Mummy Buzz


Is Clumsiness a Disorder?

Risk of stigma

Clumsy Kids to Clumsy Adults |

Many of us were clumsy kids who have grown into clumsy adults. But is clumsiness actually a disorder? 

It can be, according to Dr. John Cairney, a prof of family medicine at McMaster University in Hamilton, Ont. Cairney and his colleagues run a website all about "developmental coordination disorder," which can translate from trouble with handwriting to riding a bicycle. 

For referring pediatricians, diagnosing a child with a coordination disorder is problematic. On one hand, with any label comes the risk of “pathologizing” or stigmatizing kids. On the other hand, without calling a spade a spade, children risk not getting the help they need.

In the case of the "clumsy disorder," kids benefit from occupational therapy to build life skills such as tying shoelaces and using cutlery. 

Quite often, however, it's parental anxiety driving the diagnosis. 

So what if Johnny trips over his feet at soccer? Not everyone is destined for a career in athletics. And sometimes a delay is just that, a delay. Does this awkwardness warrant a clinical diagnosis?

In cases where a child's development is compromised, then absolutely. When motor skills lag well behind what's age appropriate - when a child struggles to get dressed, eat or write - a parent or teacher is right to intervene.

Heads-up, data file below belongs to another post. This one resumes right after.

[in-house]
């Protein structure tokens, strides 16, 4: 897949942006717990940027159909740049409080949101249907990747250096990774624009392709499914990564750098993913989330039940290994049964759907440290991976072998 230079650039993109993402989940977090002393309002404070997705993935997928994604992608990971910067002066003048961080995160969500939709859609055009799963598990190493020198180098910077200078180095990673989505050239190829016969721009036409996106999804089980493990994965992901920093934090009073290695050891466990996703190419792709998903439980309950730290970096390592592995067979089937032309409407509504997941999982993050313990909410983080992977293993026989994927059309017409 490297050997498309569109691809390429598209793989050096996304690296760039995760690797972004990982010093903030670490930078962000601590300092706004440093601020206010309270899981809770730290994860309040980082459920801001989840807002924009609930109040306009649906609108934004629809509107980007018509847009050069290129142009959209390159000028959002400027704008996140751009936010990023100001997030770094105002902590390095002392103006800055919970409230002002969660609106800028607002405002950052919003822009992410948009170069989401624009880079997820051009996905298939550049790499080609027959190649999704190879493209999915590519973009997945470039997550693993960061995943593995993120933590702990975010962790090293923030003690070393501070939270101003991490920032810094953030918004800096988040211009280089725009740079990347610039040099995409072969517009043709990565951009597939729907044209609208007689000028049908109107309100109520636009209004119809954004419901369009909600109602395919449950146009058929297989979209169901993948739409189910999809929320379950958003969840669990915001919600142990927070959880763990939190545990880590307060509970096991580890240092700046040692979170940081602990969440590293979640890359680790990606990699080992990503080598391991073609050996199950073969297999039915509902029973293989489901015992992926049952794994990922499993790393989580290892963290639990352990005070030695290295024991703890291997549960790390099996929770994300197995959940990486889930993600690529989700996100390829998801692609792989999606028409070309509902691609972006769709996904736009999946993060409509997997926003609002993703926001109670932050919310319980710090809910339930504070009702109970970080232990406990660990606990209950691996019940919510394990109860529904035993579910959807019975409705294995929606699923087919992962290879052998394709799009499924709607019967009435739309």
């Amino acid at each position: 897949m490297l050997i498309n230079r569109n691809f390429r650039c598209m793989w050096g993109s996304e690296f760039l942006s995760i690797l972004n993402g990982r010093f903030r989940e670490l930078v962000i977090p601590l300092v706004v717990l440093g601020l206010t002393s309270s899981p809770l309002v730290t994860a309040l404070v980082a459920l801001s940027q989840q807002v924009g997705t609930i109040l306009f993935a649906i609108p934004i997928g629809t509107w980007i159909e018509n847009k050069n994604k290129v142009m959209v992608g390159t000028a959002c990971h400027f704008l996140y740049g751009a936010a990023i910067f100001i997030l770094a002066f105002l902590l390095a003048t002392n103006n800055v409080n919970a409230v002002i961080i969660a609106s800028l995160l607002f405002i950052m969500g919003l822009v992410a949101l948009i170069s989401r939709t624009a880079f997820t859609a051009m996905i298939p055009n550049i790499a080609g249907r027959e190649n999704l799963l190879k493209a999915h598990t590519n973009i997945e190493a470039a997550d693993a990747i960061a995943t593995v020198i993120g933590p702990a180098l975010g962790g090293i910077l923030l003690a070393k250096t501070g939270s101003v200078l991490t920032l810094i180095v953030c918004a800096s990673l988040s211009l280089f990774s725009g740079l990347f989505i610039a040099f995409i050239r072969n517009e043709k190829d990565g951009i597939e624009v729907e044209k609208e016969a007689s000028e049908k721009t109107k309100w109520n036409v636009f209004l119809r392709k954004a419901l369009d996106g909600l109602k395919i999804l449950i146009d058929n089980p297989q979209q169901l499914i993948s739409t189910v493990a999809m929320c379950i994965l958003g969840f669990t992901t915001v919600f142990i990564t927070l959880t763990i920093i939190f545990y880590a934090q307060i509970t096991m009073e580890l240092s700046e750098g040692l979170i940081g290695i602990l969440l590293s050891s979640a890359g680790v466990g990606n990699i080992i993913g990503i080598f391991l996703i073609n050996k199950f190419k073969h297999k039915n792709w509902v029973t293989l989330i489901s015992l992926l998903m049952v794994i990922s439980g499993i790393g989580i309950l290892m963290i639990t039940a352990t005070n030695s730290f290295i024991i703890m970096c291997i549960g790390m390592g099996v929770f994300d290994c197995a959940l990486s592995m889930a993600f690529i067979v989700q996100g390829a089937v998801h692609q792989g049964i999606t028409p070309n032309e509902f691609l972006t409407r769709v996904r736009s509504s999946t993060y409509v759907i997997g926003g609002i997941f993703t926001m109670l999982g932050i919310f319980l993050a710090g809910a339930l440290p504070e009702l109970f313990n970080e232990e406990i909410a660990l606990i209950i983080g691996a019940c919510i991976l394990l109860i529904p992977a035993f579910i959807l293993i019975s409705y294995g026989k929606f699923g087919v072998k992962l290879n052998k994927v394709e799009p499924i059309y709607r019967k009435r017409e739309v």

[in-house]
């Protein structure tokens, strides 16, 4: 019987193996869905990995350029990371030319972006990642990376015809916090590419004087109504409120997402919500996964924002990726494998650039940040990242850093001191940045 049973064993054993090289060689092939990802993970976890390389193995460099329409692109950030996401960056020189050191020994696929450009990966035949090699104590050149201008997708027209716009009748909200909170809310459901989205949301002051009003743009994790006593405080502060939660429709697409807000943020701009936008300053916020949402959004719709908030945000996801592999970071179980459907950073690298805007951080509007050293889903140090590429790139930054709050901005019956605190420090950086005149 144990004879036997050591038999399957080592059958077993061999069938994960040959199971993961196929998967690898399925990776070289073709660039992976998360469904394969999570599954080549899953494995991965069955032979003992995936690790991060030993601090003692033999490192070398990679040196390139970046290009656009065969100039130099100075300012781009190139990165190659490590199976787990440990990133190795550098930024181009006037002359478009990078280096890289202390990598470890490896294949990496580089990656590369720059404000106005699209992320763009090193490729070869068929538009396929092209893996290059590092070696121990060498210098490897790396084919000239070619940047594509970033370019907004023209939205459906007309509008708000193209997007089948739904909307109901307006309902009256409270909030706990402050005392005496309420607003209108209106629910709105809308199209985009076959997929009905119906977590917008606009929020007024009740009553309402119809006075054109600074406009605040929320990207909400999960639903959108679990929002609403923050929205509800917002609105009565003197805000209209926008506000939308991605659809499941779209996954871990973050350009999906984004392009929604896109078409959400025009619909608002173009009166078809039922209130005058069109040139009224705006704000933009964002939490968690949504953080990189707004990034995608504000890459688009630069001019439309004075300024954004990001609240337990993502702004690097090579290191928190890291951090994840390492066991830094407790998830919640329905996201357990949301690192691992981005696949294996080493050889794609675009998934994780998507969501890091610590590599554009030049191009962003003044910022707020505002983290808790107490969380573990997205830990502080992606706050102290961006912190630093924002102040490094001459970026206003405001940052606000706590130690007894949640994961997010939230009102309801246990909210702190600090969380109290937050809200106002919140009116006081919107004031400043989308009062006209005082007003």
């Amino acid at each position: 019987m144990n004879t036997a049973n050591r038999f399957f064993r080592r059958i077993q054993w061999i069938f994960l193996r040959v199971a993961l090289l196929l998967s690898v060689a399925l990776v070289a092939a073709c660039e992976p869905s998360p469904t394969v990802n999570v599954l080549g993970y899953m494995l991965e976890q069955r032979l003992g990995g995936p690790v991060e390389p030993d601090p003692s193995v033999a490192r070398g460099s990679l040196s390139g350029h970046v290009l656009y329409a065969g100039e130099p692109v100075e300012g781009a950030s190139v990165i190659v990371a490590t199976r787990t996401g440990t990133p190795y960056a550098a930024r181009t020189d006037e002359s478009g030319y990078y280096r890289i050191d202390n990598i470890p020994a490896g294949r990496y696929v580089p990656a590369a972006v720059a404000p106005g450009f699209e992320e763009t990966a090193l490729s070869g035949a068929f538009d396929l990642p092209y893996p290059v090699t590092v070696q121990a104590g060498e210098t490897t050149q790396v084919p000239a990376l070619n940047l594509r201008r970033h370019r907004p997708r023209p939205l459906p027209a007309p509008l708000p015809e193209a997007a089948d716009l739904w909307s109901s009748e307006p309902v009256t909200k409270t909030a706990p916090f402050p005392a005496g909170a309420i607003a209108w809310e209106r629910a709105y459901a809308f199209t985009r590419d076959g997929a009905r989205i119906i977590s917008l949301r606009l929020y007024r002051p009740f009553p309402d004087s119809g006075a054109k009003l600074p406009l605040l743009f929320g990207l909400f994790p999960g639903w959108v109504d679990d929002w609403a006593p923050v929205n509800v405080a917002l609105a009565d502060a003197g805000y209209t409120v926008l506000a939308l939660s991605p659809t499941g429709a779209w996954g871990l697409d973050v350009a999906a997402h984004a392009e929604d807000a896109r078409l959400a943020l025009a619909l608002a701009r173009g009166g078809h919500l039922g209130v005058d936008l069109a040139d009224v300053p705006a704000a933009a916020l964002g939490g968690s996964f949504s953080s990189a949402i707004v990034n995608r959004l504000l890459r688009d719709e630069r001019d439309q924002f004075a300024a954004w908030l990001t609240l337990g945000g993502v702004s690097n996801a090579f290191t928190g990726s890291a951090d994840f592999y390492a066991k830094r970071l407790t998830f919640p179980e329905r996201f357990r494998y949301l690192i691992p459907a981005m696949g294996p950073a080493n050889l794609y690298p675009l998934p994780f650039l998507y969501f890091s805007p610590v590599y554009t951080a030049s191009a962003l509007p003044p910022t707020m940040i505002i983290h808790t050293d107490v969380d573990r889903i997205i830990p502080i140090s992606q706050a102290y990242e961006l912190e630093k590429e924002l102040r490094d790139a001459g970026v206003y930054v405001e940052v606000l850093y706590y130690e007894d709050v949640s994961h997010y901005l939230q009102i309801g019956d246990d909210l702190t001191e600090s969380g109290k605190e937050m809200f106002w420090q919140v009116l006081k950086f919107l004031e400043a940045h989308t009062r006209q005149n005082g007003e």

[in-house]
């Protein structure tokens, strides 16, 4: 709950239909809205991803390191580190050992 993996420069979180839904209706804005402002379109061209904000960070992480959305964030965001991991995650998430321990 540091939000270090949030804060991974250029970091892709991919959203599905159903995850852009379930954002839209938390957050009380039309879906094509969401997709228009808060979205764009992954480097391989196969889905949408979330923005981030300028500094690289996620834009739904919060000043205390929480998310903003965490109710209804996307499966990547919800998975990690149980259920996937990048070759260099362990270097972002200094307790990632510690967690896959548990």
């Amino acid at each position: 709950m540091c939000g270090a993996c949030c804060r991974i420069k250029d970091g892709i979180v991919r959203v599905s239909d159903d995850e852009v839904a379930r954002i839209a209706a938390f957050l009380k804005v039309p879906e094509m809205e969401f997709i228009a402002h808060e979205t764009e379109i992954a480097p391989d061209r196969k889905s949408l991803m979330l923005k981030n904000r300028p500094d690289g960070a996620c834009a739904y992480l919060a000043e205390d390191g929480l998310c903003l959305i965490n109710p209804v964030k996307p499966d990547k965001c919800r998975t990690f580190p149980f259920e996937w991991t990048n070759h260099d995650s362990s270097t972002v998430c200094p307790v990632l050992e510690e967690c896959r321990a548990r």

Moreover, self-esteem can plummet for clumsy kids who, claims Dr. Cairney, are likely to "get bullied, called stupid or klutzy.” 

The problem is not motivational with such kids, but physiological. 

The evaluation process is vital because other medical conditions may be ruled out. Quite often, coordination challenges exist in tandem with other disorders like autism and ADHD.

So while on the face of it being clumsy isn't a big deal, it can prove limiting to children. Practice may not make for perfection, but it will make for more confident kids - provided the label doesn't define or isolate them. 

“We need to do more to support children’s global motor development,” said Dr. Cairney, “not to ensure they become athletes, but to ensure they can participate in a range of activities.” Beyond clicking and swiping, that is.

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